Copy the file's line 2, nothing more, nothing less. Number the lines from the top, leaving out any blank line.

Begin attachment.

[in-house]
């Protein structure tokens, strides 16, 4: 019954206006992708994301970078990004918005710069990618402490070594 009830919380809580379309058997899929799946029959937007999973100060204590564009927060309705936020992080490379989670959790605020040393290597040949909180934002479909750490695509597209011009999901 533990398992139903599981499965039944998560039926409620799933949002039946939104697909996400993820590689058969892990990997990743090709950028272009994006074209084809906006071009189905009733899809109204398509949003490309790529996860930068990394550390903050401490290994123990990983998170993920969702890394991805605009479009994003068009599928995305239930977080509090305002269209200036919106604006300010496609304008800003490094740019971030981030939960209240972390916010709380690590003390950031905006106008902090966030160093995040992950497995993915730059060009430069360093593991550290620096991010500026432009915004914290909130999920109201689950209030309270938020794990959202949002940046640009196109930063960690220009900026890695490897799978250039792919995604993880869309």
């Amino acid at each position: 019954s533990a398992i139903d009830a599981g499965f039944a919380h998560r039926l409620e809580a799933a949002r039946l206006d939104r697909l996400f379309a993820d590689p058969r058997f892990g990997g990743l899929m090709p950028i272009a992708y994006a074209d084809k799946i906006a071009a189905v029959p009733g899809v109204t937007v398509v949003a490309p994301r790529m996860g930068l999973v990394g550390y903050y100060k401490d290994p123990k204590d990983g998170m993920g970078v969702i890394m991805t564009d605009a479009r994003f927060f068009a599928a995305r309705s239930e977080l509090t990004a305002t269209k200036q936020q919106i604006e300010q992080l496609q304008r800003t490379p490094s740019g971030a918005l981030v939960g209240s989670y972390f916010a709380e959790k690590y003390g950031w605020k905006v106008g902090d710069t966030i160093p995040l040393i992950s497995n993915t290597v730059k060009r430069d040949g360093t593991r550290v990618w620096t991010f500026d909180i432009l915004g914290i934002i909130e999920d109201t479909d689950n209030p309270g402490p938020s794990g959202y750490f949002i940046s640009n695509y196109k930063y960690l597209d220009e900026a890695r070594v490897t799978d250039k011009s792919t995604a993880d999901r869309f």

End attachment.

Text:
């Protein structure tokens, strides 16, 4: 019954206006992708994301970078990004918005710069990618402490070594 009830919380809580379309058997899929799946029959937007999973100060204590564009927060309705936020992080490379989670959790605020040393290597040949909180934002479909750490695509597209011009999901 533990398992139903599981499965039944998560039926409620799933949002039946939104697909996400993820590689058969892990990997990743090709950028272009994006074209084809906006071009189905009733899809109204398509949003490309790529996860930068990394550390903050401490290994123990990983998170993920969702890394991805605009479009994003068009599928995305239930977080509090305002269209200036919106604006300010496609304008800003490094740019971030981030939960209240972390916010709380690590003390950031905006106008902090966030160093995040992950497995993915730059060009430069360093593991550290620096991010500026432009915004914290909130999920109201689950209030309270938020794990959202949002940046640009196109930063960690220009900026890695490897799978250039792919995604993880869309």